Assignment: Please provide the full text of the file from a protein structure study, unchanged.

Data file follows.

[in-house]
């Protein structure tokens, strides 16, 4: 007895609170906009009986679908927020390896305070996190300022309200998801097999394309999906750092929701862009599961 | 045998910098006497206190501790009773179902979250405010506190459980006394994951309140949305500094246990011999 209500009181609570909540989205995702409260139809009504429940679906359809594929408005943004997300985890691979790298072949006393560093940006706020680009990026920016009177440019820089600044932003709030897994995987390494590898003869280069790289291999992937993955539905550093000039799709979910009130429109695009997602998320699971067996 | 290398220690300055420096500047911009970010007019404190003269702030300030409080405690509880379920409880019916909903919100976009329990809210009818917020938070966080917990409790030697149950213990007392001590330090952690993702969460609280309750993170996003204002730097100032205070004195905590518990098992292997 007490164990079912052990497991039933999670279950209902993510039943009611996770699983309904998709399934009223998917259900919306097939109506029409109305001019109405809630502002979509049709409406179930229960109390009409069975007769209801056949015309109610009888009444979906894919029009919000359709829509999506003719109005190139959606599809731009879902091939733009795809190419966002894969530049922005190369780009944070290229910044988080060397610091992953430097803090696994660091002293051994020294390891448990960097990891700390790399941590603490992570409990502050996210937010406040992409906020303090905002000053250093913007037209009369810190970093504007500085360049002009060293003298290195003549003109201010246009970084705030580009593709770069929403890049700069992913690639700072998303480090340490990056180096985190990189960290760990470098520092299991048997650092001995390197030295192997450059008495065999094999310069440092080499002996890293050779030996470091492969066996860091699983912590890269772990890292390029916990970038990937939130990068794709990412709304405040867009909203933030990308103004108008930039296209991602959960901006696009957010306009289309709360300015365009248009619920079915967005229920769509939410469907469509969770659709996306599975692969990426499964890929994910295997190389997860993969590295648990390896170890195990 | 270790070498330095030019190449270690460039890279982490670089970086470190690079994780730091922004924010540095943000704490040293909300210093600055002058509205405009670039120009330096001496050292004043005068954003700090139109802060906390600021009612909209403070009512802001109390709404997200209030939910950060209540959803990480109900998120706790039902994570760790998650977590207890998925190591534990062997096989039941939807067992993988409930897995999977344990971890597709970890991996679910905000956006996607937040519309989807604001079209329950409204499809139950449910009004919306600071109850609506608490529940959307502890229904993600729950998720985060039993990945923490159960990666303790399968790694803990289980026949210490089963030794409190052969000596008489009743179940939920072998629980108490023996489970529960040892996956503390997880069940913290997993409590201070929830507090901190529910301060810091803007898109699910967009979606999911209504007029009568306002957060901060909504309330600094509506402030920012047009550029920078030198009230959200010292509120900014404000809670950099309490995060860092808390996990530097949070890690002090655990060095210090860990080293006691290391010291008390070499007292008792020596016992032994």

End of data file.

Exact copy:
[in-house]
């Protein structure tokens, strides 16, 4: 007895609170906009009986679908927020390896305070996190300022309200998801097999394309999906750092929701862009599961 | 045998910098006497206190501790009773179902979250405010506190459980006394994951309140949305500094246990011999 209500009181609570909540989205995702409260139809009504429940679906359809594929408005943004997300985890691979790298072949006393560093940006706020680009990026920016009177440019820089600044932003709030897994995987390494590898003869280069790289291999992937993955539905550093000039799709979910009130429109695009997602998320699971067996 | 290398220690300055420096500047911009970010007019404190003269702030300030409080405690509880379920409880019916909903919100976009329990809210009818917020938070966080917990409790030697149950213990007392001590330090952690993702969460609280309750993170996003204002730097100032205070004195905590518990098992292997 007490164990079912052990497991039933999670279950209902993510039943009611996770699983309904998709399934009223998917259900919306097939109506029409109305001019109405809630502002979509049709409406179930229960109390009409069975007769209801056949015309109610009888009444979906894919029009919000359709829509999506003719109005190139959606599809731009879902091939733009795809190419966002894969530049922005190369780009944070290229910044988080060397610091992953430097803090696994660091002293051994020294390891448990960097990891700390790399941590603490992570409990502050996210937010406040992409906020303090905002000053250093913007037209009369810190970093504007500085360049002009060293003298290195003549003109201010246009970084705030580009593709770069929403890049700069992913690639700072998303480090340490990056180096985190990189960290760990470098520092299991048997650092001995390197030295192997450059008495065999094999310069440092080499002996890293050779030996470091492969066996860091699983912590890269772990890292390029916990970038990937939130990068794709990412709304405040867009909203933030990308103004108008930039296209991602959960901006696009957010306009289309709360300015365009248009619920079915967005229920769509939410469907469509969770659709996306599975692969990426499964890929994910295997190389997860993969590295648990390896170890195990 | 270790070498330095030019190449270690460039890279982490670089970086470190690079994780730091922004924010540095943000704490040293909300210093600055002058509205405009670039120009330096001496050292004043005068954003700090139109802060906390600021009612909209403070009512802001109390709404997200209030939910950060209540959803990480109900998120706790039902994570760790998650977590207890998925190591534990062997096989039941939807067992993988409930897995999977344990971890597709970890991996679910905000956006996607937040519309989807604001079209329950409204499809139950449910009004919306600071109850609506608490529940959307502890229904993600729950998720985060039993990945923490159960990666303790399968790694803990289980026949210490089963030794409190052969000596008489009743179940939920072998629980108490023996489970529960040892996956503390997880069940913290997993409590201070929830507090901190529910301060810091803007898109699910967009979606999911209504007029009568306002957060901060909504309330600094509506402030920012047009550029920078030198009230959200010292509120900014404000809670950099309490995060860092808390996990530097949070890690002090655990060095210090860990080293006691290391010291008390070499007292008792020596016992032994």